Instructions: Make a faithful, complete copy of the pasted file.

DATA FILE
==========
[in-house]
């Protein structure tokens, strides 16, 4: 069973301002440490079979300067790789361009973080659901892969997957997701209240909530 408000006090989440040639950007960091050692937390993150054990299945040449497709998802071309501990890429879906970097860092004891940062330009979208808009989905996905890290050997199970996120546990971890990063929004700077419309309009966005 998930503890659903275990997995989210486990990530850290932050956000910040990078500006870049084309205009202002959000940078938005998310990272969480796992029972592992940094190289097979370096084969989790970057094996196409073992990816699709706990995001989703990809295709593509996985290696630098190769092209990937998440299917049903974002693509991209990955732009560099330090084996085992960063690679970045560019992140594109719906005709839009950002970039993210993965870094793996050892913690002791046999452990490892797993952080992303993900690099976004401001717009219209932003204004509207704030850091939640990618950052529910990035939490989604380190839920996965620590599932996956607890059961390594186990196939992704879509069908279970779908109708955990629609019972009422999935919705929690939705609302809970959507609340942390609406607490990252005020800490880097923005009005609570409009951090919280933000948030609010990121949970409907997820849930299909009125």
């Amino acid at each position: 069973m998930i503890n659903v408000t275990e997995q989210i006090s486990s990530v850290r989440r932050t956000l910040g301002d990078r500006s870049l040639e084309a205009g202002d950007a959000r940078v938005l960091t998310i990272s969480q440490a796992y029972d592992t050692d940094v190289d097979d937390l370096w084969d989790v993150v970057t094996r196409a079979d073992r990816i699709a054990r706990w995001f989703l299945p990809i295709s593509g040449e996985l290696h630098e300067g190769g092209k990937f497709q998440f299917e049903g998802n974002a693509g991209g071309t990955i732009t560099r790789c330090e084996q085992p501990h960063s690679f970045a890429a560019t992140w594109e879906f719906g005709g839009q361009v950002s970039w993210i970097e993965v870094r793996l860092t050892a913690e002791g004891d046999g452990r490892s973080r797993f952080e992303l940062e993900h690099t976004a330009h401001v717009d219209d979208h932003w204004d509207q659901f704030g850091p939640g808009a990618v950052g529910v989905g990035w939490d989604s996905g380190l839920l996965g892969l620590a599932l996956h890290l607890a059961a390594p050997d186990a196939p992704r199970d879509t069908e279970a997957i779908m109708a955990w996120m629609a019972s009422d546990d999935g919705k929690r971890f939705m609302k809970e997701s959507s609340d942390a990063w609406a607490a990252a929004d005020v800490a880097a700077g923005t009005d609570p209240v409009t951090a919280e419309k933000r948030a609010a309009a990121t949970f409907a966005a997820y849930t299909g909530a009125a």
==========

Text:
[in-house]
């Protein structure tokens, strides 16, 4: 069973301002440490079979300067790789361009973080659901892969997957997701209240909530 408000006090989440040639950007960091050692937390993150054990299945040449497709998802071309501990890429879906970097860092004891940062330009979208808009989905996905890290050997199970996120546990971890990063929004700077419309309009966005 998930503890659903275990997995989210486990990530850290932050956000910040990078500006870049084309205009202002959000940078938005998310990272969480796992029972592992940094190289097979370096084969989790970057094996196409073992990816699709706990995001989703990809295709593509996985290696630098190769092209990937998440299917049903974002693509991209990955732009560099330090084996085992960063690679970045560019992140594109719906005709839009950002970039993210993965870094793996050892913690002791046999452990490892797993952080992303993900690099976004401001717009219209932003204004509207704030850091939640990618950052529910990035939490989604380190839920996965620590599932996956607890059961390594186990196939992704879509069908279970779908109708955990629609019972009422999935919705929690939705609302809970959507609340942390609406607490990252005020800490880097923005009005609570409009951090919280933000948030609010990121949970409907997820849930299909009125």
């Amino acid at each position: 069973m998930i503890n659903v408000t275990e997995q989210i006090s486990s990530v850290r989440r932050t956000l910040g301002d990078r500006s870049l040639e084309a205009g202002d950007a959000r940078v938005l960091t998310i990272s969480q440490a796992y029972d592992t050692d940094v190289d097979d937390l370096w084969d989790v993150v970057t094996r196409a079979d073992r990816i699709a054990r706990w995001f989703l299945p990809i295709s593509g040449e996985l290696h630098e300067g190769g092209k990937f497709q998440f299917e049903g998802n974002a693509g991209g071309t990955i732009t560099r790789c330090e084996q085992p501990h960063s690679f970045a890429a560019t992140w594109e879906f719906g005709g839009q361009v950002s970039w993210i970097e993965v870094r793996l860092t050892a913690e002791g004891d046999g452990r490892s973080r797993f952080e992303l940062e993900h690099t976004a330009h401001v717009d219209d979208h932003w204004d509207q659901f704030g850091p939640g808009a990618v950052g529910v989905g990035w939490d989604s996905g380190l839920l996965g892969l620590a599932l996956h890290l607890a059961a390594p050997d186990a196939p992704r199970d879509t069908e279970a997957i779908m109708a955990w996120m629609a019972s009422d546990d999935g919705k929690r971890f939705m609302k809970e997701s959507s609340d942390a990063w609406a607490a990252a929004d005020v800490a880097a700077g923005t009005d609570p209240v409009t951090a919280e419309k933000r948030a609010a309009a990121t949970f409907a966005a997820y849930t299909g909530a009125a």